What a difference a “Liquidity Trap” makes

This 2003 article from Krugman – “Don´t look down” – is interesting:

During the 1990’s I spent much of my time focusing on economic crises around the world — in particular, on currency crises like those that struck Southeast Asia in 1997 and Argentina in 2001. The timing of such crises is hard to predict. But there are warning signs, like big trade and budget deficits and rising debt burdens.

And there’s one thing I can’t help noticing: a third world country with America’s recent numbers — its huge budget and trade deficits, its growing reliance on short-term borrowing from the rest of the world — would definitely be on the watch list.

I’m not the only one thinking that. Lehman Brothers has a mathematical model known as Damocles that it calls ”an early warning system to identify the likelihood of countries entering into financial crises.” Developing nations are looking pretty safe these days. But applying the same model to some advanced countries ”would set Damocles’ alarm bells ringing.” Lehman’s press release adds, ”Most conspicuous of these threats is the United States.”

Still, there’s no question that the U.S. has the resources to climb out of its financial hole. The question is whether it has the political will.

There is now a huge structural gap — that is, a gap that won’t go away even if the economy recovers — between U.S. spending and revenue. For the time being, borrowing can fill that gap. But eventually there must be either a large tax increase or major cuts in popular programs. If our political system can’t bring itself to choose one alternative or the other — and so far the commander in chief refuses even to admit that we have a problem — we will eventually face a nasty financial crisis.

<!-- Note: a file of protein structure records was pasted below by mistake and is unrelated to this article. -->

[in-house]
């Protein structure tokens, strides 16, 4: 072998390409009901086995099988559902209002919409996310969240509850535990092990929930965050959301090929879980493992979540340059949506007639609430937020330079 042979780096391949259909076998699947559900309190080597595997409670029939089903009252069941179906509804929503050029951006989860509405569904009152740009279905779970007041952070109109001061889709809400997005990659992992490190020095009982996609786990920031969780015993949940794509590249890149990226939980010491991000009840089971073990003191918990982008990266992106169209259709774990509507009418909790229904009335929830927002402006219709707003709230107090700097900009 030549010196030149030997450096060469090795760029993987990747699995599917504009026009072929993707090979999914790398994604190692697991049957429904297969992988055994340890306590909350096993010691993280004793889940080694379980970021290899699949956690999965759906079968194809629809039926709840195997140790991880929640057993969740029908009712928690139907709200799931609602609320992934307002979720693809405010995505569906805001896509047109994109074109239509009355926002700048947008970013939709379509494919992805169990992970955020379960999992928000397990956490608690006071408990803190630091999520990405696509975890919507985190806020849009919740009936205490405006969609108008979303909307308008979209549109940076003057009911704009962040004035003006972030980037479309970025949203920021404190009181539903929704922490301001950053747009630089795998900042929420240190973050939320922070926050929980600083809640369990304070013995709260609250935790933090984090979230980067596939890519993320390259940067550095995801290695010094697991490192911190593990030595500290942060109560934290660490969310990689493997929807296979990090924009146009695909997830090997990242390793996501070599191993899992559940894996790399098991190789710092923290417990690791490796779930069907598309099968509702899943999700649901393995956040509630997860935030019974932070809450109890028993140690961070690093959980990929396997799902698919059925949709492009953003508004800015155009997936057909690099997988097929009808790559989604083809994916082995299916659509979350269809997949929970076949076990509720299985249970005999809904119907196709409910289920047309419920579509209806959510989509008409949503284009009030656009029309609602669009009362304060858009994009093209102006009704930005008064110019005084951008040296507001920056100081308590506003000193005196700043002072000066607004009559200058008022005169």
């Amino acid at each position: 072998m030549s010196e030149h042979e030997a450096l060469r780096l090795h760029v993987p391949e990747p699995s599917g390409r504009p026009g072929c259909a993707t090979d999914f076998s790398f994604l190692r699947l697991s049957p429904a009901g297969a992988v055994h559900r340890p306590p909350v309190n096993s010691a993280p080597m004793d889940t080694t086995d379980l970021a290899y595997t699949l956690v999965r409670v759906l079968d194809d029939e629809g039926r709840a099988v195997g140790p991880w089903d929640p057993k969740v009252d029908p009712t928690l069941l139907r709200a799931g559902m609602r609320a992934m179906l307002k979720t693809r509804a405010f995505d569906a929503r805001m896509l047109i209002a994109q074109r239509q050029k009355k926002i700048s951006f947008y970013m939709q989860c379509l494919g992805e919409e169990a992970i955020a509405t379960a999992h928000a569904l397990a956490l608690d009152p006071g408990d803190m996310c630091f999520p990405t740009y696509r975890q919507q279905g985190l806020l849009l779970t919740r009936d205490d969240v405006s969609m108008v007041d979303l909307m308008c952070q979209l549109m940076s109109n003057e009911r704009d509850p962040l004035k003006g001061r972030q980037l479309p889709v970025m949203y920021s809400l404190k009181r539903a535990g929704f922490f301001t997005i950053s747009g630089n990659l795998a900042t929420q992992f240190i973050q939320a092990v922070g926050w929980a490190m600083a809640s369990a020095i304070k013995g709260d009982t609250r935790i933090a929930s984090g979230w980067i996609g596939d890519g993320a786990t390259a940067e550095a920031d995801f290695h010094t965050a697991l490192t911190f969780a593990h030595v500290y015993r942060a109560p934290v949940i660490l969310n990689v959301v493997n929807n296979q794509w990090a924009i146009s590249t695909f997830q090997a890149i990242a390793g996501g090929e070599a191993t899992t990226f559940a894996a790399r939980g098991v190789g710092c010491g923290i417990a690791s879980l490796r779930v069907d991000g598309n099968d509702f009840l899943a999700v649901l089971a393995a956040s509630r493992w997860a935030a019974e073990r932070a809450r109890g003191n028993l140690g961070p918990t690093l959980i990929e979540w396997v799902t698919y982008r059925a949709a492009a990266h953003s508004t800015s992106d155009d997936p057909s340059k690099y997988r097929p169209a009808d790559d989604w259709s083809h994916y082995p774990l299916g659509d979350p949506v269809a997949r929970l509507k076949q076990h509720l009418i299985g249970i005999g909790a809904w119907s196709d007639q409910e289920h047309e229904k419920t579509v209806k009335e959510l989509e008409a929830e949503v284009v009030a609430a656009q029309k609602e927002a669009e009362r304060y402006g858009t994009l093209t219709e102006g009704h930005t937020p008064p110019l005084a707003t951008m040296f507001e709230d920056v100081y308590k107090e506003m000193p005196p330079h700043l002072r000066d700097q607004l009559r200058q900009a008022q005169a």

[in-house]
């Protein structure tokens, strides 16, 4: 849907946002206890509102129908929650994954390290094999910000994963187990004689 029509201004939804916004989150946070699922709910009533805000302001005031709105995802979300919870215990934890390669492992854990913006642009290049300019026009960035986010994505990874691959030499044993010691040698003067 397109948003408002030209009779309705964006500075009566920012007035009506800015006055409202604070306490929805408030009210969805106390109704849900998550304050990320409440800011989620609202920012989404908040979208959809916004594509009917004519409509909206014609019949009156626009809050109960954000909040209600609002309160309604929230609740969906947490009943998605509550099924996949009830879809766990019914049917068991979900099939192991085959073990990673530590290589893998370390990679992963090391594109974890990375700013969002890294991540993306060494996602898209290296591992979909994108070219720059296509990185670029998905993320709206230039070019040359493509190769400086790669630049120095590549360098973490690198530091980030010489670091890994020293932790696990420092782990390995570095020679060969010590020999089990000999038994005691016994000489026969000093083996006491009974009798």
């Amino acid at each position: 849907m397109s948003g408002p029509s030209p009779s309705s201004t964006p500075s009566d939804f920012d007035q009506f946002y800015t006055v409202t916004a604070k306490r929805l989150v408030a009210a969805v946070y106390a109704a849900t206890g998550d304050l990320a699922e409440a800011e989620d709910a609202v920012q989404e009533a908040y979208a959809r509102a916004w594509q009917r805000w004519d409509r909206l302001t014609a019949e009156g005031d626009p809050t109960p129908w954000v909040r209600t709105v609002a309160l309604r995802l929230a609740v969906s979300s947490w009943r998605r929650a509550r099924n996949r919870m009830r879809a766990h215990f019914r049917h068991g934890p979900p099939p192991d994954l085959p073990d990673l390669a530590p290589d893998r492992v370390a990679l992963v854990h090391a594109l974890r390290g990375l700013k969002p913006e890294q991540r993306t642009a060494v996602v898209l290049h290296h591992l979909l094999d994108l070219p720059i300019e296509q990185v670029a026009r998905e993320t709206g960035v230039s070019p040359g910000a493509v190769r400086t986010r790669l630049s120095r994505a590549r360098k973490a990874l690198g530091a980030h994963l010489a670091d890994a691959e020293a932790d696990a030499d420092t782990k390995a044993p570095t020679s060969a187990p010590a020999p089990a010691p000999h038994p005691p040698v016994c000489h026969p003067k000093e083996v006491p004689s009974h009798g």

The crisis won’t come immediately. For a few years, America will still be able to borrow freely, simply because lenders assume that things will somehow work out.

But at a certain point we’ll have a Wile E. Coyote moment. For those not familiar with the Road Runner cartoons, Mr. Coyote had a habit of running off cliffs and taking several steps on thin air before noticing that there was nothing underneath his feet. Only then would he plunge.

What will that plunge look like? It will certainly involve a sharp fall in the dollar and a sharp rise in interest rates. In the worst-case scenario, the government’s access to borrowing will be cut off, creating a cash crisis that throws the nation into chaos.

I know: it all sounds unbelievable. But would you have believed, three years ago, that the U.S. budget would plunge so quickly from a record surplus to a record deficit? And would you have believed that, confronted with that plunge, our leaders would offer excuses rather than solutions?

The big irony is the Lehman developed financial crises seer “Damocles”! Pity it never bothered looking “inward”.

And back in 2003 the “Wile E. Coyote” moment didn´t materialize. Over the next three years the budget reversed to the tune of 2.8% of GDP. But then, in early 2008 the W.E.C. moment arrived, and as in the cartoon the budget (and aggregate demand) plunged.

But the “plunge” looked very different from what Krugman imagined. There was no sharp fall in the dollar and, contrary to his expectation, interest rates dropped sharply. And the government´s access to borrowing has not been cut off, quite the opposite actually. So that´s not the reason for the economic chaos the gripped the nation. Actually it may not be farfetched to associate much of the plunge in the budget to the plunge in aggregate demand (and that´s the Fed´s responsibility).

But how come that now, with a much larger budget deficit (and much higher debt) than in 2003, Krugman proposes further increases? According to him what changes everything is the presence, today, of a “liquidity trap”.

But note the inconsistency. Krugman is the first to recognize that the “liquidity trap” exists only because the Fed cannot commit to being “irresponsible”, i.e. let inflation expectations go up. But his advocacy for further deficits today rests on the premise that the government can credibly commit to being “responsible” in the future, i.e. increase taxes and reduce expenditures after the storm has calmed. Since he´s fond of picking on the “confidence fairy”, I would call that the “commitment fairy”!

Choose your preferred fairy tale.


4 thoughts on “What a difference a “Liquidity Trap” makes

  1. Pingback: TheMoneyIllusion » It’s not austerity vs. big government

  2. “Choose your preferred fairy tale.”

    At least Krugman’s fairy tale isn’t as gruesome as the German fairy tale.

    In the German fairy tale, the witch (Angela Merkel) eats Hansel and Gretel (50% youth unemployment.

  3. Pingback: It’s not austerity vs. big government-Economic News | Coffee At Joe's

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